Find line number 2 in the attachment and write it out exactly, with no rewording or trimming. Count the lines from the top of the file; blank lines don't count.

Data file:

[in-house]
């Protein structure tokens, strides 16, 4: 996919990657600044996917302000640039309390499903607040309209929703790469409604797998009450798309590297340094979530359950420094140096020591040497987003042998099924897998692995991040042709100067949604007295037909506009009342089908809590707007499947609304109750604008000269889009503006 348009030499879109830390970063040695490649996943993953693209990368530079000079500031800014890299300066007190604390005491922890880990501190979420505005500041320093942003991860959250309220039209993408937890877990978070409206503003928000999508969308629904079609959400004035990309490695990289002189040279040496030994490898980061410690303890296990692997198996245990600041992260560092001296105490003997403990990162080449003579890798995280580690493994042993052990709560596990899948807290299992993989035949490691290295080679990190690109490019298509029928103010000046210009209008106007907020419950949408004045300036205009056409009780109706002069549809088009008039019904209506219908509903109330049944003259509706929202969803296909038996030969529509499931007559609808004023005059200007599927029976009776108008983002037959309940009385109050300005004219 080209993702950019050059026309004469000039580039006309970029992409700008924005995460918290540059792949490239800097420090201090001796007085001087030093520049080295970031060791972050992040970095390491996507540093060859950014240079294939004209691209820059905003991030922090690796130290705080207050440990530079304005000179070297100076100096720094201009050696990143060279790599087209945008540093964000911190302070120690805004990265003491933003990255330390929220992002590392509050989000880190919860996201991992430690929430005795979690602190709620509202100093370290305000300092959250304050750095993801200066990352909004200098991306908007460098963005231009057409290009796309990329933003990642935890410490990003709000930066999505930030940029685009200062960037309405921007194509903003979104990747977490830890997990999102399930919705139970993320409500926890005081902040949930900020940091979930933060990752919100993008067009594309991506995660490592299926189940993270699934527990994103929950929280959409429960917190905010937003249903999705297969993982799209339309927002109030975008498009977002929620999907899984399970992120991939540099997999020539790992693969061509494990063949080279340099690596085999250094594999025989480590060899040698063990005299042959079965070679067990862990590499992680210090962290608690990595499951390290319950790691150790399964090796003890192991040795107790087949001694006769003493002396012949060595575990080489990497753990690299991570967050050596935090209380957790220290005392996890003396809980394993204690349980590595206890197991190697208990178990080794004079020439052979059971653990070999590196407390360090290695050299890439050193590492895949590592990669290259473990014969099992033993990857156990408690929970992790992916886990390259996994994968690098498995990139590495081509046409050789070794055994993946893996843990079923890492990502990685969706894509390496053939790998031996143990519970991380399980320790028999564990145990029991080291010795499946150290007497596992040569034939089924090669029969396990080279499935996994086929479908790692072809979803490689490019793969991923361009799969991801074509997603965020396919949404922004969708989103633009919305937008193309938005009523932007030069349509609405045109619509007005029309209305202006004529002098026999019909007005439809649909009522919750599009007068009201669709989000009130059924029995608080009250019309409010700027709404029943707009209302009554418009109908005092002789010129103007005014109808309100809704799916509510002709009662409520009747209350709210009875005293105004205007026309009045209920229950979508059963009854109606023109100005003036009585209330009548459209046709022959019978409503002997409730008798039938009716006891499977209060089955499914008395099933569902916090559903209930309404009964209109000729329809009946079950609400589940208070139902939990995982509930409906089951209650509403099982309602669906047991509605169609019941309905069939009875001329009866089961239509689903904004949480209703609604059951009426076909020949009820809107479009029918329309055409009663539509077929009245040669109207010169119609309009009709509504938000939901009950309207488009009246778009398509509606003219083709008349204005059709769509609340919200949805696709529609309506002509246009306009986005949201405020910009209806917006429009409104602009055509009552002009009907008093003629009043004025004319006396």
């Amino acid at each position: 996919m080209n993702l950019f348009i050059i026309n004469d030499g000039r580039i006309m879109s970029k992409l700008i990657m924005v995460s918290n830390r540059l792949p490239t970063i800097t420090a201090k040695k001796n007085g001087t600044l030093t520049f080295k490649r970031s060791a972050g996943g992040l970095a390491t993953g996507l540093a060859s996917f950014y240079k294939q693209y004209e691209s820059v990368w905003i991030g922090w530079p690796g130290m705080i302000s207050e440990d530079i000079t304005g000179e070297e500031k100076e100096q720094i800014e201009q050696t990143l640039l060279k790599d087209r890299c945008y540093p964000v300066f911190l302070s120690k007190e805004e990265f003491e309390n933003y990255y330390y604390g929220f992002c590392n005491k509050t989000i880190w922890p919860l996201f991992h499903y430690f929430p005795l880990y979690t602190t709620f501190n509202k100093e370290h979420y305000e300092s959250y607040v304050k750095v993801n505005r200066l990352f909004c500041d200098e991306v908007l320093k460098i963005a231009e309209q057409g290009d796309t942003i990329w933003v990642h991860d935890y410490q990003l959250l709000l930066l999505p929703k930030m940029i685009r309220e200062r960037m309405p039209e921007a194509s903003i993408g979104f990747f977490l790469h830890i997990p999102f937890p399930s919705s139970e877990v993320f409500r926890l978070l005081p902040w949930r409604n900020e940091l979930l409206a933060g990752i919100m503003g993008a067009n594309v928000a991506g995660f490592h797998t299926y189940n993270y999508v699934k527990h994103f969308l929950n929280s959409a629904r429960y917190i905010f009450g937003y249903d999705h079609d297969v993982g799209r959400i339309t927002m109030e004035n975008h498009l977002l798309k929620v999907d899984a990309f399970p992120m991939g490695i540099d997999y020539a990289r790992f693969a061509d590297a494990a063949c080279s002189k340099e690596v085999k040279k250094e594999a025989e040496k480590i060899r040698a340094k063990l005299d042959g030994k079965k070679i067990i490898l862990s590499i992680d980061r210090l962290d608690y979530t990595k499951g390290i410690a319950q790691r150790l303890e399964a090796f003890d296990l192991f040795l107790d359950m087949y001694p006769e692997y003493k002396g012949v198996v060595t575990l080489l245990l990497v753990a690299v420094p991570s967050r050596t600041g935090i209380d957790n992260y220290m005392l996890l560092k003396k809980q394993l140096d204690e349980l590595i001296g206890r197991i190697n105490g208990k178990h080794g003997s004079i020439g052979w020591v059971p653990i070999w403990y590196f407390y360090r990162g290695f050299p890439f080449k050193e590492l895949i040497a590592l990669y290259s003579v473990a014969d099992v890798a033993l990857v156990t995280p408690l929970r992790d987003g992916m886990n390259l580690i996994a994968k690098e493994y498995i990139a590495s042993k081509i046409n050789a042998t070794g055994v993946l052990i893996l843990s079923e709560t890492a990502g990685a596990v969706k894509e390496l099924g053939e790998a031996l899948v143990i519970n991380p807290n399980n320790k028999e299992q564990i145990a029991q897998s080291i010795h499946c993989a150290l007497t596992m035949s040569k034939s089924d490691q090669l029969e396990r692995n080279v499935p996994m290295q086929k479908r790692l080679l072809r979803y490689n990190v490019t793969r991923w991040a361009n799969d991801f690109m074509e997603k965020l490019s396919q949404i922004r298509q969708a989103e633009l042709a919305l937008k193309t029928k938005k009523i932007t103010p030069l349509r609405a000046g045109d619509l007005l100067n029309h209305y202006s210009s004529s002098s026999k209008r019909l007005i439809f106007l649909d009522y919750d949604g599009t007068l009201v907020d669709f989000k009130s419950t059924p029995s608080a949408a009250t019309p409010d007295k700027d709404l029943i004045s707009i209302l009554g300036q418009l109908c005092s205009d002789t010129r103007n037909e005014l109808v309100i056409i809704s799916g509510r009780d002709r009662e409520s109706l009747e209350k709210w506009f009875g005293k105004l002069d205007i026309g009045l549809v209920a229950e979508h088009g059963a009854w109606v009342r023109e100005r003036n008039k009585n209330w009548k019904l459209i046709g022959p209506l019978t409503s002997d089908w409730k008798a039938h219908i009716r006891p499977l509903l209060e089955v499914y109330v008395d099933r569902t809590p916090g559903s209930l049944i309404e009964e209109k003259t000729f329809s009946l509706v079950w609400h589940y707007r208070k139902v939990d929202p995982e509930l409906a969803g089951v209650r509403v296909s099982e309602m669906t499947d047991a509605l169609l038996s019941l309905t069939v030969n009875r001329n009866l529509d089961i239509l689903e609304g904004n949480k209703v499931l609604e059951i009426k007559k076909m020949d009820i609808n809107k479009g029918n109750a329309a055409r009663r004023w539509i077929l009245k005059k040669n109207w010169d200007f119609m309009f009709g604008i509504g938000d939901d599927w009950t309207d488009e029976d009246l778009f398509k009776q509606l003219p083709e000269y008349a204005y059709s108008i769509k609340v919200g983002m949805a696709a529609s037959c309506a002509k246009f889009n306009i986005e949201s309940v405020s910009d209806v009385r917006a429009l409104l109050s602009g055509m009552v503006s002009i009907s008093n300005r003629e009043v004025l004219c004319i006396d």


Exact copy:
């Protein structure tokens, strides 16, 4: 996919990657600044996917302000640039309390499903607040309209929703790469409604797998009450798309590297340094979530359950420094140096020591040497987003042998099924897998692995991040042709100067949604007295037909506009009342089908809590707007499947609304109750604008000269889009503006 348009030499879109830390970063040695490649996943993953693209990368530079000079500031800014890299300066007190604390005491922890880990501190979420505005500041320093942003991860959250309220039209993408937890877990978070409206503003928000999508969308629904079609959400004035990309490695990289002189040279040496030994490898980061410690303890296990692997198996245990600041992260560092001296105490003997403990990162080449003579890798995280580690493994042993052990709560596990899948807290299992993989035949490691290295080679990190690109490019298509029928103010000046210009209008106007907020419950949408004045300036205009056409009780109706002069549809088009008039019904209506219908509903109330049944003259509706929202969803296909038996030969529509499931007559609808004023005059200007599927029976009776108008983002037959309940009385109050300005004219 080209993702950019050059026309004469000039580039006309970029992409700008924005995460918290540059792949490239800097420090201090001796007085001087030093520049080295970031060791972050992040970095390491996507540093060859950014240079294939004209691209820059905003991030922090690796130290705080207050440990530079304005000179070297100076100096720094201009050696990143060279790599087209945008540093964000911190302070120690805004990265003491933003990255330390929220992002590392509050989000880190919860996201991992430690929430005795979690602190709620509202100093370290305000300092959250304050750095993801200066990352909004200098991306908007460098963005231009057409290009796309990329933003990642935890410490990003709000930066999505930030940029685009200062960037309405921007194509903003979104990747977490830890997990999102399930919705139970993320409500926890005081902040949930900020940091979930933060990752919100993008067009594309991506995660490592299926189940993270699934527990994103929950929280959409429960917190905010937003249903999705297969993982799209339309927002109030975008498009977002929620999907899984399970992120991939540099997999020539790992693969061509494990063949080279340099690596085999250094594999025989480590060899040698063990005299042959079965070679067990862990590499992680210090962290608690990595499951390290319950790691150790399964090796003890192991040795107790087949001694006769003493002396012949060595575990080489990497753990690299991570967050050596935090209380957790220290005392996890003396809980394993204690349980590595206890197991190697208990178990080794004079020439052979059971653990070999590196407390360090290695050299890439050193590492895949590592990669290259473990014969099992033993990857156990408690929970992790992916886990390259996994994968690098498995990139590495081509046409050789070794055994993946893996843990079923890492990502990685969706894509390496053939790998031996143990519970991380399980320790028999564990145990029991080291010795499946150290007497596992040569034939089924090669029969396990080279499935996994086929479908790692072809979803490689490019793969991923361009799969991801074509997603965020396919949404922004969708989103633009919305937008193309938005009523932007030069349509609405045109619509007005029309209305202006004529002098026999019909007005439809649909009522919750599009007068009201669709989000009130059924029995608080009250019309409010700027709404029943707009209302009554418009109908005092002789010129103007005014109808309100809704799916509510002709009662409520009747209350709210009875005293105004205007026309009045209920229950979508059963009854109606023109100005003036009585209330009548459209046709022959019978409503002997409730008798039938009716006891499977209060089955499914008395099933569902916090559903209930309404009964209109000729329809009946079950609400589940208070139902939990995982509930409906089951209650509403099982309602669906047991509605169609019941309905069939009875001329009866089961239509689903904004949480209703609604059951009426076909020949009820809107479009029918329309055409009663539509077929009245040669109207010169119609309009009709509504938000939901009950309207488009009246778009398509509606003219083709008349204005059709769509609340919200949805696709529609309506002509246009306009986005949201405020910009209806917006429009409104602009055509009552002009009907008093003629009043004025004319006396």